Thursday, August 23, 2007

Dubious Man Elected Through Dubious Process

Some readers have noted I failed to make any comments regarding the new President of Latvia, who took office while I was away, on July 8. Well it's over a month now, but in the interests of completeness I will say a few words about him.

Dr. Valdis Zatlers is his name. He achieved a narrow first-round victory in a parliamentary vote held on May 31, beating former supreme court justice Aivars Endzins.

The election was one of the most contentious in Latvia's democratic history, reflecting the fact that the once-symbolic presidency has become a more powerful and important office in recent years. Both candidates were controversial for different reasons. Endzins was a former Communist who was on record defending the Soviet occupation of his country, which needless to say rubbed some people the wrong way. But at least he had political experience, which was more than could be said of Dr. Zatlers, who although an accomplished physician, never held any sort of elected or appointed office of government.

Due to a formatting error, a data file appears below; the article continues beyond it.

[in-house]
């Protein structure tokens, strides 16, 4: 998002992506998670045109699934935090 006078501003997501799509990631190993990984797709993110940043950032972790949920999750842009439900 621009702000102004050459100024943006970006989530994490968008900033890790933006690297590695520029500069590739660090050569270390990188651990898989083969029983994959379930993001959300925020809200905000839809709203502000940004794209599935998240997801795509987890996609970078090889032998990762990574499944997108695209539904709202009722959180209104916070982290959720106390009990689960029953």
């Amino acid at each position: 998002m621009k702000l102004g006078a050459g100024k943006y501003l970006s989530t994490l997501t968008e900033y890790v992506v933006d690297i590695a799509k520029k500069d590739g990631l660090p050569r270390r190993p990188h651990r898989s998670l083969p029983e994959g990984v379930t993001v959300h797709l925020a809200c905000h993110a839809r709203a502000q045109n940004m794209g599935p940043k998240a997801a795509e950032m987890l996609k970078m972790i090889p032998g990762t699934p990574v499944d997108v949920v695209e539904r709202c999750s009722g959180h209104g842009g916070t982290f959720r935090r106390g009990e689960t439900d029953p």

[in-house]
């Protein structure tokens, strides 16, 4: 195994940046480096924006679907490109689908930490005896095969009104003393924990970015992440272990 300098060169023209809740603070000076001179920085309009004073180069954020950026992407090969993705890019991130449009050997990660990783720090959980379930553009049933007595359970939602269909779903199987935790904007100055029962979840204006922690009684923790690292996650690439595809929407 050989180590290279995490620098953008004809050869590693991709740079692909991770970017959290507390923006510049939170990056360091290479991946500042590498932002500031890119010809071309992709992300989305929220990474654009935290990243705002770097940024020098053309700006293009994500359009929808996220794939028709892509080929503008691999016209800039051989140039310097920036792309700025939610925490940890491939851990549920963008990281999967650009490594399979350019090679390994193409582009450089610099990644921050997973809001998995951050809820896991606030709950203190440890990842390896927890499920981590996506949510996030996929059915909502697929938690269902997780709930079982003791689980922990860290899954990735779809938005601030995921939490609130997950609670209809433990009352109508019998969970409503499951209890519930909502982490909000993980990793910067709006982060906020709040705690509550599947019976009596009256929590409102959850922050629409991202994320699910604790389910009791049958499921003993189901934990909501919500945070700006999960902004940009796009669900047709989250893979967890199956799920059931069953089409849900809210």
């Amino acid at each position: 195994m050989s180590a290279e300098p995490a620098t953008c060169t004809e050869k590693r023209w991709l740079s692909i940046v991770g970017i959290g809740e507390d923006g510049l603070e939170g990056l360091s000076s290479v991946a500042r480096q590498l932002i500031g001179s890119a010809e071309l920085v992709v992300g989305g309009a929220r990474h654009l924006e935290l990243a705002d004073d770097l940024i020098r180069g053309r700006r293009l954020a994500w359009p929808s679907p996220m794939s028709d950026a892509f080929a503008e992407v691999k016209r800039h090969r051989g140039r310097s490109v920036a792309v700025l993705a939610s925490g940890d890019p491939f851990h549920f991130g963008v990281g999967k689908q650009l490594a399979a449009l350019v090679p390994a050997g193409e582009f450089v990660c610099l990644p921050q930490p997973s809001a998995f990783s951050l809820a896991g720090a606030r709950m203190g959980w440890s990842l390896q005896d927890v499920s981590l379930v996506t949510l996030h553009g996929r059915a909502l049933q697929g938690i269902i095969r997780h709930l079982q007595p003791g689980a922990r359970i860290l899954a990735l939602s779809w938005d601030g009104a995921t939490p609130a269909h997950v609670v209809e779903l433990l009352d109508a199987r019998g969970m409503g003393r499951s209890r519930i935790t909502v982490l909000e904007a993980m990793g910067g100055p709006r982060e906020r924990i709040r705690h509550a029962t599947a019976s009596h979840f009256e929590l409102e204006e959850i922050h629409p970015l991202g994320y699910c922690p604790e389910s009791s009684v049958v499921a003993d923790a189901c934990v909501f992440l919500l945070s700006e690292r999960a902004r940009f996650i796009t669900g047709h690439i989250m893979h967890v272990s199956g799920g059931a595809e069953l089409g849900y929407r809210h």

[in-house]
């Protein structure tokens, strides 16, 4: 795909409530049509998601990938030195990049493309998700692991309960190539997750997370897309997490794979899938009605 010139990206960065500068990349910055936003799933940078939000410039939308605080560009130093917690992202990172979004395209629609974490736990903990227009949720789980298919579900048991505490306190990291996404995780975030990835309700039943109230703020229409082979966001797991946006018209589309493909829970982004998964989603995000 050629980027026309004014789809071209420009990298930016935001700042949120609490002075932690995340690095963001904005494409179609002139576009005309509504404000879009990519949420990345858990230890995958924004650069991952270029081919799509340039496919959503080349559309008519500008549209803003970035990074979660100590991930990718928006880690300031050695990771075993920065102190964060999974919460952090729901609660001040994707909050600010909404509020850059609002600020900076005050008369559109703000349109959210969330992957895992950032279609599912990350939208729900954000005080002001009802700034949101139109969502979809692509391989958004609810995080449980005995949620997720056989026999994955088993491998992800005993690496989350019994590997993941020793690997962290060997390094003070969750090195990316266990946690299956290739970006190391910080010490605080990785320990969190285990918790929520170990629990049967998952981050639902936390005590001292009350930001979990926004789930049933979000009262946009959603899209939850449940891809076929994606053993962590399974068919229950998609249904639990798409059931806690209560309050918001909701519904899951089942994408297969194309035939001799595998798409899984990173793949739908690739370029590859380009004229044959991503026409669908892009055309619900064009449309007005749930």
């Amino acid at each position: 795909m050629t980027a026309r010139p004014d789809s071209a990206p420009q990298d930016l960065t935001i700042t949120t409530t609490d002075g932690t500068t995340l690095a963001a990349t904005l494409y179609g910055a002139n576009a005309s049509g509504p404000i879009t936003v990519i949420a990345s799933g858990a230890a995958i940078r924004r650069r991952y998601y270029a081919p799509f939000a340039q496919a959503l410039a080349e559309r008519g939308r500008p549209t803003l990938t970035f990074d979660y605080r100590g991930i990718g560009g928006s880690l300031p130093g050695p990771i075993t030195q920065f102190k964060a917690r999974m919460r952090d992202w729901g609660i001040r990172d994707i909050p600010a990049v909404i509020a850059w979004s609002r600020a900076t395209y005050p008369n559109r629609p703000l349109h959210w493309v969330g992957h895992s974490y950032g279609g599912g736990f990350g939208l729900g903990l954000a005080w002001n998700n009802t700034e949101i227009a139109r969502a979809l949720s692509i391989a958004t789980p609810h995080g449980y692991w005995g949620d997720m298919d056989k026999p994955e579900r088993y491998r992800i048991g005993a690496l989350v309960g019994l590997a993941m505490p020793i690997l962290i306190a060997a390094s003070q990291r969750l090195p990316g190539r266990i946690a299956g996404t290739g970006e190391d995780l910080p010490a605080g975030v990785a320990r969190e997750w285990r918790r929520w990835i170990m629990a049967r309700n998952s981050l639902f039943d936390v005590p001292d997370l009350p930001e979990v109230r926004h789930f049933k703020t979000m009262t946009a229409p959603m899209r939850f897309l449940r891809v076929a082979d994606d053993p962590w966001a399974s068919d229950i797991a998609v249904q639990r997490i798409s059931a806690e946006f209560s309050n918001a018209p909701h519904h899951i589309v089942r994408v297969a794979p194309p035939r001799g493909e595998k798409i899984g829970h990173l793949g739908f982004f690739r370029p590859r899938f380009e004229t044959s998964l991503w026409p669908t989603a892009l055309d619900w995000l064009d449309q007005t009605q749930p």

Zalter's election was also controversial because many Latvians have grown to dislike the rather old-fashioned and unaccountable way in which their presidents are elected. Dr. Zatlers was, by all accounts, the less popular candidate with the general public, but that fact didn't matter since the general public doesn't get to elect their president directly. Zatler was parliament's choice, but that's not necessarily a good thing, as many Latvians hold their parliament in rather low regard.

But now he's in office. It remains to be seen whether he will be a dynamic and strong president like his predecessor, the popular Vaira Vike-Freiberga, or merely a puppet of the country's oligarchical elites, as many of his opponents fear.

Here's a fine Latvian-written editorial on the new fellow and the controversies surrounding him:

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